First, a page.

The role of workplace bullying in the relationship between occupational burnout and turnover intentions of clinical nurses

Shu Tai Shen Hsiao, Shu Ching Ma, Shu Liu Guo, Ching Chiu Kao, Jui Chen Tsai, Min Huey Chung, Hui Chuan Huang

Research output: Contribution to journalArticlepeer-review

Abstract

Aim: To identify the effect of workplace bullying on the relationship between occupational burnout and turnover intentions among clinical nurses. Background: Recent evidence showed that a sense of burnout may cause workplace bullying; nevertheless; few studies have explored the effects of occupational burnout on workplace bullying. Furthermore, whether the experience of workplace bullying can aggregate the effect of occupational burnout on turnover intentions remains unclear. Methods: A cross-sectional study was conducted to recruit nursing staff from two general hospitals in Taiwan. Data measurements comprised demographic characteristics, workplace bullying (Negative Acts Questionnaire-Revised), occupational burnout (occupational burnout inventory), and turnover intentions (employee turnover intentions and job destination choice). A hierarchical linear regression model and indirect effect test were conducted to examine the effect of workplace bullying on the relationship between occupational burnout and turnover intentions. Results: An indirect effect test confirmed that workplace bullying can exacerbate the effect of occupational burnout on turnover intentions. Nearly one in ten nurses with occupational burnout may have experienced bullying at work, which increased their turnover intentions. Conclusions: Reducing workplace bullying should be considered an important strategy for lowering turnover rates in nursing environments. Nursing mangers should develop appropriate strategies and establish mandatory regulations to create a respectful work environment. Moreover, continuous education and training to empower nursing staff to confront and eliminate workplace bullying are required in healthcare institutions.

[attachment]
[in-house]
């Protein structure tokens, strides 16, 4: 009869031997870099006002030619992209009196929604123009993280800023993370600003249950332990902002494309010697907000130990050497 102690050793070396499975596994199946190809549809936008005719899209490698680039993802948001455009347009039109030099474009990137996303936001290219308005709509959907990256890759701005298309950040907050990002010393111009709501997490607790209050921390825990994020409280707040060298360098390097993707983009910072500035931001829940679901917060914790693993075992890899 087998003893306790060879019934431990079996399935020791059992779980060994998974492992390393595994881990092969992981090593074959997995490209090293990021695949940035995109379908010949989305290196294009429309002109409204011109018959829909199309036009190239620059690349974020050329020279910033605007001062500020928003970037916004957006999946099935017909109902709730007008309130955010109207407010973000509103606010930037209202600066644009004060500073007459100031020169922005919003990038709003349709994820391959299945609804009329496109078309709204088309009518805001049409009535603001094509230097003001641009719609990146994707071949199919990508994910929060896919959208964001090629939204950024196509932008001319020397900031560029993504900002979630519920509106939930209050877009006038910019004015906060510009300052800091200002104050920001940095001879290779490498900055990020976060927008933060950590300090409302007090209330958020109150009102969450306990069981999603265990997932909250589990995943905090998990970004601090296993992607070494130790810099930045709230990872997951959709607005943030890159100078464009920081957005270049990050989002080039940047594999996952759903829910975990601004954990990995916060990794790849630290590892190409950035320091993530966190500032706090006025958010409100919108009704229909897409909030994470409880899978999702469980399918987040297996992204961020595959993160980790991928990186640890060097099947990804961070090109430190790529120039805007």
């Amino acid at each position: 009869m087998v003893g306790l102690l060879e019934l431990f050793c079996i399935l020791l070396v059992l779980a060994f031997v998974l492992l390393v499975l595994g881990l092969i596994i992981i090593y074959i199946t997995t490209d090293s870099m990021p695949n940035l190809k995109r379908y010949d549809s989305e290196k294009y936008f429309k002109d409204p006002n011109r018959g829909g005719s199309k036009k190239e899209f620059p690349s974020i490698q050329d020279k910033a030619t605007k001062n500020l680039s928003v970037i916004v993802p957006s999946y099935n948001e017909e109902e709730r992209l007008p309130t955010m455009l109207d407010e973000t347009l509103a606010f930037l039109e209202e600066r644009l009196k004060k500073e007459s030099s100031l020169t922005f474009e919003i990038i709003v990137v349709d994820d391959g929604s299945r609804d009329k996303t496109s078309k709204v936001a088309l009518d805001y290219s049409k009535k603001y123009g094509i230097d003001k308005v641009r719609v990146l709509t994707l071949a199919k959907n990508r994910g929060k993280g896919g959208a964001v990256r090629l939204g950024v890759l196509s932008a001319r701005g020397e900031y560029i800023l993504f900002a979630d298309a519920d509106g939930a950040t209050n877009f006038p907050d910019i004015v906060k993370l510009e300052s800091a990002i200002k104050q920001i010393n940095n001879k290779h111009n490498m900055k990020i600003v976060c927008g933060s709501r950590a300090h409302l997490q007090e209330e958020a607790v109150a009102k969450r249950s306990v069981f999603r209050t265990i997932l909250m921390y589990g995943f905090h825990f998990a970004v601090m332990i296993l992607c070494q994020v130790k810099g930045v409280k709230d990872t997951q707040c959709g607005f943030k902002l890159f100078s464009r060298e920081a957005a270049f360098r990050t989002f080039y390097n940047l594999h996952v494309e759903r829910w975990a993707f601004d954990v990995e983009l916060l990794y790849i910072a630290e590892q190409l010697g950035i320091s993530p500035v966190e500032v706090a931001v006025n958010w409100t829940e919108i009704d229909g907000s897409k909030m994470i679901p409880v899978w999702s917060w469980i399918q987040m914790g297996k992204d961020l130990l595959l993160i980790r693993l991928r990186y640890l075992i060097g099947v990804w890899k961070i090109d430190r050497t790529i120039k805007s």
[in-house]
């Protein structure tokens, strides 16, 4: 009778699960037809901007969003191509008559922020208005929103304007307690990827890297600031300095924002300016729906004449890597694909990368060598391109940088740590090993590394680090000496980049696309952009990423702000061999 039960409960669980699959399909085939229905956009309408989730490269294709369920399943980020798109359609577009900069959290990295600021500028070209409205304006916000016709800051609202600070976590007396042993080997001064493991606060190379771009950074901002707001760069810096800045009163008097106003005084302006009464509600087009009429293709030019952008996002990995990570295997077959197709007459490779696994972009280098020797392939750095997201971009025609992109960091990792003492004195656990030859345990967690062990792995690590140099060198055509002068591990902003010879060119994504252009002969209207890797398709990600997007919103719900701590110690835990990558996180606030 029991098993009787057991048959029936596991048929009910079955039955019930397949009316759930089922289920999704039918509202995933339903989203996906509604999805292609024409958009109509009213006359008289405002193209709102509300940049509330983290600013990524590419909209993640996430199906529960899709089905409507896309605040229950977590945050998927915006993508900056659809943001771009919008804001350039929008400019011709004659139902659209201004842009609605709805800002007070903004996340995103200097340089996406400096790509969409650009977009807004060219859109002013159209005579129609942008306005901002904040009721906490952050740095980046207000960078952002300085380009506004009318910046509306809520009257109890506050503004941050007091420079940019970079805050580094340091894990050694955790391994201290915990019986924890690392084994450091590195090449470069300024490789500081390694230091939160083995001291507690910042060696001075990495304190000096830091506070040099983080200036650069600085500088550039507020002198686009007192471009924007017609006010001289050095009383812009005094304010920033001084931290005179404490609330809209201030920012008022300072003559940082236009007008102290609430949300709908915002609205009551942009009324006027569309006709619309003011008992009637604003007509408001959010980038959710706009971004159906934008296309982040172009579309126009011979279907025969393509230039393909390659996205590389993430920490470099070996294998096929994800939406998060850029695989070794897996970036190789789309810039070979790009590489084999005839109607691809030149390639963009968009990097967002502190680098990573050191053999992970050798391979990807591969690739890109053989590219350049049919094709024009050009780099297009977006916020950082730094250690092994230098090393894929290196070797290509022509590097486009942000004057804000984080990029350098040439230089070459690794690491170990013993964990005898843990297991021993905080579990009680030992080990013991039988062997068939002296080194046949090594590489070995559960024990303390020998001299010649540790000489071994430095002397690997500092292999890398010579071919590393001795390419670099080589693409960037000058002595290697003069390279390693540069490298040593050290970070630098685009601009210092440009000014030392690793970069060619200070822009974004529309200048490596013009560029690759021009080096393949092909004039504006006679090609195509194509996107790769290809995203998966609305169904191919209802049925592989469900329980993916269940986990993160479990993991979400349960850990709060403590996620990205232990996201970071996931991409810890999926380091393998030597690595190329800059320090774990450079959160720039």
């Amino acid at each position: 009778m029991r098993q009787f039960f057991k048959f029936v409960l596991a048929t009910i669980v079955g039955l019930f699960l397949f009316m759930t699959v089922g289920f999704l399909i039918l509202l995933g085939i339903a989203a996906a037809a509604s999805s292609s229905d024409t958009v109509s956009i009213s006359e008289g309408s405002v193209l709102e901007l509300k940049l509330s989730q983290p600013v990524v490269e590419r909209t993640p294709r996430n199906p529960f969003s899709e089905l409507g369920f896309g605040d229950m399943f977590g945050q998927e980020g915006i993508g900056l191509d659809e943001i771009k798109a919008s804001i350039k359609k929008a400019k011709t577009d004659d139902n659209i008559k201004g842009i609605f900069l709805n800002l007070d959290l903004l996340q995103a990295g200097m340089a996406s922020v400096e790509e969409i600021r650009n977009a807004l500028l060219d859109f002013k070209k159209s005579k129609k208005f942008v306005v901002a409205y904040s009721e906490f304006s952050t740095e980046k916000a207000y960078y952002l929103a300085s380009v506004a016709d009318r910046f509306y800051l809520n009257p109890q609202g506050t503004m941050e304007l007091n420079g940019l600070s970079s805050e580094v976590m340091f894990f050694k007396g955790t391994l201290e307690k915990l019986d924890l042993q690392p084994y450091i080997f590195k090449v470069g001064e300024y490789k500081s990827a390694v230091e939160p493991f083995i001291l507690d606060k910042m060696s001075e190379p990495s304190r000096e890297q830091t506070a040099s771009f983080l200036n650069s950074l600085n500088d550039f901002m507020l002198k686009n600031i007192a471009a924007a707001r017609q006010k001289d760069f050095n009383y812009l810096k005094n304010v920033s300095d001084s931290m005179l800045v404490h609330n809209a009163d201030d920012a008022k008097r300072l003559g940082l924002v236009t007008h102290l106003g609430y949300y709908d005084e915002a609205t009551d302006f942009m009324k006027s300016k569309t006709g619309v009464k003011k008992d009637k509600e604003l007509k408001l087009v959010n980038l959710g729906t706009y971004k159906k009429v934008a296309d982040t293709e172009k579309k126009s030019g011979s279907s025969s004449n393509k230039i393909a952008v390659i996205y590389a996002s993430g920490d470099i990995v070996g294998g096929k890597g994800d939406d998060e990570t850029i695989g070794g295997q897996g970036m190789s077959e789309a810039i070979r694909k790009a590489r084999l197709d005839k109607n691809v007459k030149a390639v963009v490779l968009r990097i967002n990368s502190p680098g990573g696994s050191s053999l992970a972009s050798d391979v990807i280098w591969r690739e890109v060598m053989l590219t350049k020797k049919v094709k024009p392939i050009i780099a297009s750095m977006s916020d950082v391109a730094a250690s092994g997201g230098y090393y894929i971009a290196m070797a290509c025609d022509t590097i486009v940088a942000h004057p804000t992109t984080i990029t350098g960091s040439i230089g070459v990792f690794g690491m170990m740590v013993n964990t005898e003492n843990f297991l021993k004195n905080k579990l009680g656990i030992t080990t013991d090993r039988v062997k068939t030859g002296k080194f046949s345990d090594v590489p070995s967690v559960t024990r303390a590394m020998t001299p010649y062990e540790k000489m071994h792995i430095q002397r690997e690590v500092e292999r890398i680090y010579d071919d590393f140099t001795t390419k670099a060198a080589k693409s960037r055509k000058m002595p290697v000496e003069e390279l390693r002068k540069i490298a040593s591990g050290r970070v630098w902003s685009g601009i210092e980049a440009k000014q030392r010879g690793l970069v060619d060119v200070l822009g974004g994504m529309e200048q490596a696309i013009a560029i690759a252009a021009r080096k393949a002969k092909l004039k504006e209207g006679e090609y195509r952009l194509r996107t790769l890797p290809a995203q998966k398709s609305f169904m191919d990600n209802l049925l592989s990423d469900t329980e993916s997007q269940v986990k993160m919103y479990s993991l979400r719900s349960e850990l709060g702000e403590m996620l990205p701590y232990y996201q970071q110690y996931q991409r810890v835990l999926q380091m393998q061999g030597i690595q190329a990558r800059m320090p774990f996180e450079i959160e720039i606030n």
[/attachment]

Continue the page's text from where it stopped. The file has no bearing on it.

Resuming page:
Original languageEnglish
Article number151483
JournalApplied Nursing Research
DOIs
Publication statusAccepted/In press - 2021

Keywords

  • Mediation analysis
  • Nurse
  • Occupational burnout
  • Turnover intention
  • Workplace bullying

ASJC Scopus subject areas

  • Nursing(all)

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